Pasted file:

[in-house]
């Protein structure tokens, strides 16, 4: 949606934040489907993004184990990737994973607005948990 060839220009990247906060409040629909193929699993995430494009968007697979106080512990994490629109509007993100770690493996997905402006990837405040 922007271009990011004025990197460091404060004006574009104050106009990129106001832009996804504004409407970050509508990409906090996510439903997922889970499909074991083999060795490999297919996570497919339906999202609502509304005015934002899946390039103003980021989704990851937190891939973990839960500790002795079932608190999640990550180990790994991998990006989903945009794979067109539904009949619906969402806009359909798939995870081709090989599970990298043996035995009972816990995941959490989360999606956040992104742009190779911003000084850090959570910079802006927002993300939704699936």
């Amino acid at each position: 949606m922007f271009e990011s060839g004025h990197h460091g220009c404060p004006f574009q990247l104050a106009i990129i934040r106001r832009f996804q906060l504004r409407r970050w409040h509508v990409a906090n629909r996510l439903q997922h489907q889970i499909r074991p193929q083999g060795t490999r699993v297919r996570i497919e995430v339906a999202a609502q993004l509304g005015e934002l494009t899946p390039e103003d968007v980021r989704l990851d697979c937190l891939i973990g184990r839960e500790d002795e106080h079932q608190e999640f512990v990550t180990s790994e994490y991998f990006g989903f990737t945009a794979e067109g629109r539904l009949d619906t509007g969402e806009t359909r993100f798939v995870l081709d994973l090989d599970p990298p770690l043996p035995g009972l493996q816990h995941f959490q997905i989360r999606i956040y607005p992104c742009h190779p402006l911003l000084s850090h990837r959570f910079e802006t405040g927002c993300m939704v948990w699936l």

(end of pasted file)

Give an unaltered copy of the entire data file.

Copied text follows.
[in-house]
């Protein structure tokens, strides 16, 4: 949606934040489907993004184990990737994973607005948990 060839220009990247906060409040629909193929699993995430494009968007697979106080512990994490629109509007993100770690493996997905402006990837405040 922007271009990011004025990197460091404060004006574009104050106009990129106001832009996804504004409407970050509508990409906090996510439903997922889970499909074991083999060795490999297919996570497919339906999202609502509304005015934002899946390039103003980021989704990851937190891939973990839960500790002795079932608190999640990550180990790994991998990006989903945009794979067109539904009949619906969402806009359909798939995870081709090989599970990298043996035995009972816990995941959490989360999606956040992104742009190779911003000084850090959570910079802006927002993300939704699936």
């Amino acid at each position: 949606m922007f271009e990011s060839g004025h990197h460091g220009c404060p004006f574009q990247l104050a106009i990129i934040r106001r832009f996804q906060l504004r409407r970050w409040h509508v990409a906090n629909r996510l439903q997922h489907q889970i499909r074991p193929q083999g060795t490999r699993v297919r996570i497919e995430v339906a999202a609502q993004l509304g005015e934002l494009t899946p390039e103003d968007v980021r989704l990851d697979c937190l891939i973990g184990r839960e500790d002795e106080h079932q608190e999640f512990v990550t180990s790994e994490y991998f990006g989903f990737t945009a794979e067109g629109r539904l009949d619906t509007g969402e806009t359909r993100f798939v995870l081709d994973l090989d599970p990298p770690l043996p035995g009972l493996q816990h995941f959490q997905i989360r999606i956040y607005p992104c742009h190779p402006l911003l000084s850090h990837r959570f910079e802006t405040g927002c993300m939704v948990w699936l």